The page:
What should the RPS do to ensure the professional autonomy of its members isn’t adversely affected by the working conditions imposed by employers?

Thirteen candidates for the pharmacy board of the Royal Pharmaceutical Society

The results of the Royal Pharmaceutical Society (RPS) national pharmacy board elections are due to be announced at the end of May 2016. In order to get to know this years’ candidates and find out more about what they stand for, The Pharmaceutical Journal asked for responses to two questions.

In the second of the two questions, the candidates explain what they think the RPS should do to ensure the professional autonomy of its members isn’t adversely affected by the working conditions imposed by employers.

(Of the 21 candidates standing for election, 13 provided responses). 


David Branford: Independent pharmacy adviser (mental health and learning disabilities)

In 2013, in his report of the Mid Staffordshire NHS Foundation Trust Public Inquiry, Robert Francis QC stated: “Above all, [the trust] failed to tackle an insidious negative culture involving a tolerance of poor standards and a disengagement from managerial and leadership responsibilities. This failure was in part the consequence of allowing a focus on reaching national access targets, achieving financial balance and seeking foundation trust status to be at the cost of delivering acceptable standards of care.”

In view of the recent revelations about medicines use reviews (MURs), the question we have to ask is: do we have a similar culture within some parts of pharmacy (hospital and community), and is this leading to unprofessional practices, poor scrutiny of prescriptions and unnecessary harm from medicines?

The RPS has provided leadership with the production of guidance for members and employers on workplace pressure, as well as creating an environment where whistleblowing about public interest issues becomes safe for individuals and is encouraged by employers. The RPS must continue its campaign for a just culture in pharmacy but it must go much further to make owners see that the clinical competency and performance of the pharmacy team is the basis for profitability.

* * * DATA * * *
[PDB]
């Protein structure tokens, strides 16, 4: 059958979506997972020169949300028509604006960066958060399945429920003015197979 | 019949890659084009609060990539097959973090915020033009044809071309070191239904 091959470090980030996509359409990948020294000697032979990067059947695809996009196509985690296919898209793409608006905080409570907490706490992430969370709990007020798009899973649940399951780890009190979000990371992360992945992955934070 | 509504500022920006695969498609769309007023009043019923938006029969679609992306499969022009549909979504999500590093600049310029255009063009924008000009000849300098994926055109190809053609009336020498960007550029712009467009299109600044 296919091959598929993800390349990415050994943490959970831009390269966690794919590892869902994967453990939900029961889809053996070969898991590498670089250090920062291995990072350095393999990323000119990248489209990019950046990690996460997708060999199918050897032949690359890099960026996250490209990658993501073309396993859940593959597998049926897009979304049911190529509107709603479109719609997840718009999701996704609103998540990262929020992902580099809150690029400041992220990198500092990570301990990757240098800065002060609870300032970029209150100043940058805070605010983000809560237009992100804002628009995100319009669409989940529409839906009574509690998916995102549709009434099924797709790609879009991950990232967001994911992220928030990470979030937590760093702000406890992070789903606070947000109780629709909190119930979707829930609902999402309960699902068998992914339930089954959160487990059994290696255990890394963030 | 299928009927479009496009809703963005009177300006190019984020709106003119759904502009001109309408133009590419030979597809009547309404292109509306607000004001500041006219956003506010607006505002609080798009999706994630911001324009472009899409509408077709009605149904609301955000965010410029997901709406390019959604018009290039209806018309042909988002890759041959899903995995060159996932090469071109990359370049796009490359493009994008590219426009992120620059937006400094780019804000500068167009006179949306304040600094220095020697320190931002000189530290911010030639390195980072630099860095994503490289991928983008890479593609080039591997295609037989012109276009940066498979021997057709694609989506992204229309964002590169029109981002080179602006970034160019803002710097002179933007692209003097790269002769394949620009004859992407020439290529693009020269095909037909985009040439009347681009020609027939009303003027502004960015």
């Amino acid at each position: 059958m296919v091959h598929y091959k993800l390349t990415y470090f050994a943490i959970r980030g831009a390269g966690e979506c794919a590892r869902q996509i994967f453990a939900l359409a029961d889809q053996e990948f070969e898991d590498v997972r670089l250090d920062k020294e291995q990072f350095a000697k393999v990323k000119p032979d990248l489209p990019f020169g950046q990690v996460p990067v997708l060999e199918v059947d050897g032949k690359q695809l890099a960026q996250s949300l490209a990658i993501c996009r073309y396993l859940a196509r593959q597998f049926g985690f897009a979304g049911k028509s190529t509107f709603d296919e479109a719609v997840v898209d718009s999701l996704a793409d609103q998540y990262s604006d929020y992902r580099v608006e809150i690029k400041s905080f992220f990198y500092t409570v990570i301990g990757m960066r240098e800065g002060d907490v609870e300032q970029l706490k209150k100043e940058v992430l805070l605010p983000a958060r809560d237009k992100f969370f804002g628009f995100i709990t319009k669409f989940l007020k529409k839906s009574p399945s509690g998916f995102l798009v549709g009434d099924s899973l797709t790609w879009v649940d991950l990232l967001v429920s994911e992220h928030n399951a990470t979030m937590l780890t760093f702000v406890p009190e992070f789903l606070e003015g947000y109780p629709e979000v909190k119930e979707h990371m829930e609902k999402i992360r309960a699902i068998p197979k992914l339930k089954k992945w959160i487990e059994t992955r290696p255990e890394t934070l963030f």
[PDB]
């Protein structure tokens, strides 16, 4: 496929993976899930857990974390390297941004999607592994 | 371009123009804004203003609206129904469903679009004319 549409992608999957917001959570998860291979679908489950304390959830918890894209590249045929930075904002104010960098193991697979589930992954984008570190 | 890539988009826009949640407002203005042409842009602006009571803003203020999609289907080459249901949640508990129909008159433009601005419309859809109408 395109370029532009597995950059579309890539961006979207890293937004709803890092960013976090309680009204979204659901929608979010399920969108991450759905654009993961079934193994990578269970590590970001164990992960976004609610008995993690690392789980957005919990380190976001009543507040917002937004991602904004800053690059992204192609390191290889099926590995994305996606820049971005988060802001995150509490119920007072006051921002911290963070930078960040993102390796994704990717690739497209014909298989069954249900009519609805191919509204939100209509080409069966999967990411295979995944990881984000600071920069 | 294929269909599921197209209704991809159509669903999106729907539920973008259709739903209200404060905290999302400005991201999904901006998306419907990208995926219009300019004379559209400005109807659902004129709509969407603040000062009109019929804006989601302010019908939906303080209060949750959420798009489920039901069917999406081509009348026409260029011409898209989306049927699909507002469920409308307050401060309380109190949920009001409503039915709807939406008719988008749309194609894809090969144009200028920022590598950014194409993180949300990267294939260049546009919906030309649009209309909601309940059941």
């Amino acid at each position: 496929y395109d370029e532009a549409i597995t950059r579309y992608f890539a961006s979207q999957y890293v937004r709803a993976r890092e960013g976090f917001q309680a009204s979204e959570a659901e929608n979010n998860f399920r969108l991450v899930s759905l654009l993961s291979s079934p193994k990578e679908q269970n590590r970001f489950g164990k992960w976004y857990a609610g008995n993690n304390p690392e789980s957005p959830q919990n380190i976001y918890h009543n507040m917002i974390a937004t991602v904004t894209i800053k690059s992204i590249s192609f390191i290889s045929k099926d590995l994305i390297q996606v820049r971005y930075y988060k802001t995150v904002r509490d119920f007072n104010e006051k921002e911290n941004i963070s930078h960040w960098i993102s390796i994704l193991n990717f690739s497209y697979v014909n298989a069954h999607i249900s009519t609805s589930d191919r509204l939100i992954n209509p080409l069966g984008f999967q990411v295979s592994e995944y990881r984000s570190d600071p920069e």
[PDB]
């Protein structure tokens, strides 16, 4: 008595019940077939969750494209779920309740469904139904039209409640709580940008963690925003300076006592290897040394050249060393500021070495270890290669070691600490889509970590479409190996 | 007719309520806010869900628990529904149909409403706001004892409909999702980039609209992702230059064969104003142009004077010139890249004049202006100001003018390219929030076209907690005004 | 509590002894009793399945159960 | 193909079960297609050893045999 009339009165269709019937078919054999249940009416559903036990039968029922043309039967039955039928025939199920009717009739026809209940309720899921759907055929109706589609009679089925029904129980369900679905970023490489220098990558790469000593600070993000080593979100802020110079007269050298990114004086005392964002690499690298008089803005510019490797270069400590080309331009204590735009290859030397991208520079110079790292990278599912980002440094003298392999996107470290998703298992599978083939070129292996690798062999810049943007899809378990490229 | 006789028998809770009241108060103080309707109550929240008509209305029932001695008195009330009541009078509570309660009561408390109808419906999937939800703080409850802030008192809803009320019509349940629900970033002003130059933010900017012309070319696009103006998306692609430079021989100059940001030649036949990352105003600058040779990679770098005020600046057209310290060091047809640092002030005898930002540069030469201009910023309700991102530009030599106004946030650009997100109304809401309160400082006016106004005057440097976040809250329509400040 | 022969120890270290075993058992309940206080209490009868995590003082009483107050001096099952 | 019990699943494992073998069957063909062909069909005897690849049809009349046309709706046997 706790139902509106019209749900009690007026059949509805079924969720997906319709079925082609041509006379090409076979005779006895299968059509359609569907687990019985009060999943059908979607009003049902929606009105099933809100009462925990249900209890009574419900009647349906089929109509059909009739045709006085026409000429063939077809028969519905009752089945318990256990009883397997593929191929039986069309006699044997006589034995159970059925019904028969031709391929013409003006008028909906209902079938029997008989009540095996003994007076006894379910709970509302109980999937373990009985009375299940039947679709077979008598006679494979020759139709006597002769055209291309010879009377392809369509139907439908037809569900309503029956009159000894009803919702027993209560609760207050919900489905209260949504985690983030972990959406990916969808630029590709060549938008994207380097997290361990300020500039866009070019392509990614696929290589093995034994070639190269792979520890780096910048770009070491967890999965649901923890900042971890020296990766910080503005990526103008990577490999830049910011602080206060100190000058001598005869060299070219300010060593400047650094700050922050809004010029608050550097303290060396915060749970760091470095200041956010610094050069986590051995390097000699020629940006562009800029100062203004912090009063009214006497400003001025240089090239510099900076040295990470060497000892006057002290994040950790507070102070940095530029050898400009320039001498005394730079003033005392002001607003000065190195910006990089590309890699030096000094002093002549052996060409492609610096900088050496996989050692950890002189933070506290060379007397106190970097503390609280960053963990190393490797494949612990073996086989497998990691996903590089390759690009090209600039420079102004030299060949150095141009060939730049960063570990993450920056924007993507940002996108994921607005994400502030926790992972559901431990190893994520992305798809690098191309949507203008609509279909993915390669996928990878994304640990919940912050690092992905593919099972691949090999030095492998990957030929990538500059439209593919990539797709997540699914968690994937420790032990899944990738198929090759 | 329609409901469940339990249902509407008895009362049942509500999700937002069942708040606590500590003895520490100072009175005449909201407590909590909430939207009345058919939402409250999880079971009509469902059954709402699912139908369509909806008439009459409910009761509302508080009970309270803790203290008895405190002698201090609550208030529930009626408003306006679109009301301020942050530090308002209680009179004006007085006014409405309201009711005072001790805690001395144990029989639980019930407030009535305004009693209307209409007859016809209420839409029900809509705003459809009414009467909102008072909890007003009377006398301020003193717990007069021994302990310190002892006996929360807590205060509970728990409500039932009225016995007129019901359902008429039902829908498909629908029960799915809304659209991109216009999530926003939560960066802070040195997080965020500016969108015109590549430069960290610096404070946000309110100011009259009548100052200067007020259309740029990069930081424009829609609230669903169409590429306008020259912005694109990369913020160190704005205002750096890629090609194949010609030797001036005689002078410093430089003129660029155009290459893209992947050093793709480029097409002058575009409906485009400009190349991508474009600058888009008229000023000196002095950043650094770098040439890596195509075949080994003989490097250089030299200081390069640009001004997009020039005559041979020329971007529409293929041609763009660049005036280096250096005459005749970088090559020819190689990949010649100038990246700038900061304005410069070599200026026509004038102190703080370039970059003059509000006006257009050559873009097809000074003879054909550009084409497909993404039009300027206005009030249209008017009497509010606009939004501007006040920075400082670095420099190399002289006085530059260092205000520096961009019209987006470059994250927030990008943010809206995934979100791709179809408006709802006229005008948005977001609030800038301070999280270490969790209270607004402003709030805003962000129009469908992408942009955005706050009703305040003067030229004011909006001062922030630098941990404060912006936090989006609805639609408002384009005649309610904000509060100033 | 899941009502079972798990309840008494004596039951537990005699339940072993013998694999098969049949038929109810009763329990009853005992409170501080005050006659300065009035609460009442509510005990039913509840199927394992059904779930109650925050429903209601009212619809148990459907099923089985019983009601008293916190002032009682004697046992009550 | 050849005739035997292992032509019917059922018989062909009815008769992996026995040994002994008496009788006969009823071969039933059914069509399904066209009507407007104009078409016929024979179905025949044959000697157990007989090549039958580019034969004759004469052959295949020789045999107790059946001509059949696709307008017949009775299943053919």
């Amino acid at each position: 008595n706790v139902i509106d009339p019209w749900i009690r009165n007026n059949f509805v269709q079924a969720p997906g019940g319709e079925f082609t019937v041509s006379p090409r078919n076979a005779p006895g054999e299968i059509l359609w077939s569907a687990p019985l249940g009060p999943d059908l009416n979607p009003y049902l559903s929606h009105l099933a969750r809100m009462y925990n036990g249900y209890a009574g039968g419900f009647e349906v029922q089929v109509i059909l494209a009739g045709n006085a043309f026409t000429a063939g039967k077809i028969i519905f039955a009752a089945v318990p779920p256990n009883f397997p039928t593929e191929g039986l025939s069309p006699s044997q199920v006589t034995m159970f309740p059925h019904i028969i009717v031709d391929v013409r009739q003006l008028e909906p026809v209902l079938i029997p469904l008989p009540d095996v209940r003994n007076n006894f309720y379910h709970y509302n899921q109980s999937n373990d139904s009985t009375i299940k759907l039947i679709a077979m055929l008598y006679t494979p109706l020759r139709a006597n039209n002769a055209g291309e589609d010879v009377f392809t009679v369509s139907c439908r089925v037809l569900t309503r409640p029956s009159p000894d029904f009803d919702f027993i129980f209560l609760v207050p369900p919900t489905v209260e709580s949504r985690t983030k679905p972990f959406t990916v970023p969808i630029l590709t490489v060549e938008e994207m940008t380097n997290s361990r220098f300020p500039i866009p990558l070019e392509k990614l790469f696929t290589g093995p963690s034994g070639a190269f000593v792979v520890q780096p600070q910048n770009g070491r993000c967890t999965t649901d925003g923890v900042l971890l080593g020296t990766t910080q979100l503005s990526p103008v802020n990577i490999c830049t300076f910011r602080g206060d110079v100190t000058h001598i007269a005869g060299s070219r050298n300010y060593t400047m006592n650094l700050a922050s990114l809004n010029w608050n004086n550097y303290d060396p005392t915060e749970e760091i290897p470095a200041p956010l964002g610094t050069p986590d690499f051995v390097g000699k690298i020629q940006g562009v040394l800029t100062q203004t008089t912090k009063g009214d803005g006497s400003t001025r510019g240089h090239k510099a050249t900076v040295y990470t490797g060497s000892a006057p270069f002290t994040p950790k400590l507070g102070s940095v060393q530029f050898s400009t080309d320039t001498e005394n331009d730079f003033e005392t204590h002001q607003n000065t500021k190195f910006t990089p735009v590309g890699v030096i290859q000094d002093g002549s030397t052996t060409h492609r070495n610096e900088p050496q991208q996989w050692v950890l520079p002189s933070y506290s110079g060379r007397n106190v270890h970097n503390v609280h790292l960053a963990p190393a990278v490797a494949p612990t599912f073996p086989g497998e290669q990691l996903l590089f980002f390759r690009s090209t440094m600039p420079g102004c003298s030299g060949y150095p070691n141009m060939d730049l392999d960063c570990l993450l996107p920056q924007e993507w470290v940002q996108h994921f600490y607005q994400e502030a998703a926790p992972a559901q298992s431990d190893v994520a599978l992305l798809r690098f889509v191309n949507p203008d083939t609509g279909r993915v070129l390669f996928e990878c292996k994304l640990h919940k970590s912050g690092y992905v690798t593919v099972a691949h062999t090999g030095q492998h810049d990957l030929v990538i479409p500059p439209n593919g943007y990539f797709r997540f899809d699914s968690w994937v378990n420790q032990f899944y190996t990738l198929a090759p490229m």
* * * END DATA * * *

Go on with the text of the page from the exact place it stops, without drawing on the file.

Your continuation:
Elizabeth Butterfield: Pharmacist consultant and chair of Primary Care Pharmacy Association 

The RPS is the leadership and support organisation for all pharmacists and more needs to be done to incentivise membership — showing how RPS membership supports individual pharmacists and also how it influences improved clinical care for patients is essential. I think we need to be shouting louder about the good work that the RPS and pharmacists are doing and create demand for more impact.

We need to be realistic — employers in any sector of pharmacy will encourage their employees to maximise revenues from their activities. The RPS needs to lobby hard for the incentives to change, for pharmacists to be valued and rewarded as clinicians for the value they bring to patients and health and social care, not as a trade union but through raising professional standards and working closely with other bodies within and outside pharmacy to improve patient care.

Mike Hannay: Vice president and general manager at Fisher Clinical Services